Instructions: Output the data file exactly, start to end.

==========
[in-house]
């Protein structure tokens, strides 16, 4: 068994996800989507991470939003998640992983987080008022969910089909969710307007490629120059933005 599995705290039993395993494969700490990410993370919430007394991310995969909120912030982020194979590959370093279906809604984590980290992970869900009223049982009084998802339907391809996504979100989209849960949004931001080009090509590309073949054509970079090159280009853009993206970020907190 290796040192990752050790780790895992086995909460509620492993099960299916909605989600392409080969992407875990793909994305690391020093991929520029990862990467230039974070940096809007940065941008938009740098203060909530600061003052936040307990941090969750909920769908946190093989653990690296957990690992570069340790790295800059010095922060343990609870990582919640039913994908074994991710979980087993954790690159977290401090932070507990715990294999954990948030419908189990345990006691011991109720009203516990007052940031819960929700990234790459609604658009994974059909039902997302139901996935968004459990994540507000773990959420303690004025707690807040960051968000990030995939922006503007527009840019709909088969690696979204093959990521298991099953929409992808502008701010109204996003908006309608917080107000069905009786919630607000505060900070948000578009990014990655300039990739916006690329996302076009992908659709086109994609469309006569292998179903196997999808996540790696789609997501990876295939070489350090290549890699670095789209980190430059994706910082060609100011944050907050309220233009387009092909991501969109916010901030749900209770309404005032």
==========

[in-house]
């Protein structure tokens, strides 16, 4: 068994996800989507991470939003998640992983987080008022969910089909969710307007490629120059933005 599995705290039993395993494969700490990410993370919430007394991310995969909120912030982020194979590959370093279906809604984590980290992970869900009223049982009084998802339907391809996504979100989209849960949004931001080009090509590309073949054509970079090159280009853009993206970020907190 290796040192990752050790780790895992086995909460509620492993099960299916909605989600392409080969992407875990793909994305690391020093991929520029990862990467230039974070940096809007940065941008938009740098203060909530600061003052936040307990941090969750909920769908946190093989653990690296957990690992570069340790790295800059010095922060343990609870990582919640039913994908074994991710979980087993954790690159977290401090932070507990715990294999954990948030419908189990345990006691011991109720009203516990007052940031819960929700990234790459609604658009994974059909039902997302139901996935968004459990994540507000773990959420303690004025707690807040960051968000990030995939922006503007527009840019709909088969690696979204093959990521298991099953929409992808502008701010109204996003908006309608917080107000069905009786919630607000505060900070948000578009990014990655300039990739916006690329996302076009992908659709086109994609469309006569292998179903196997999808996540790696789609997501990876295939070489350090290549890699670095789209980190430059994706910082060609100011944050907050309220233009387009092909991501969109916010901030749900209770309404005032």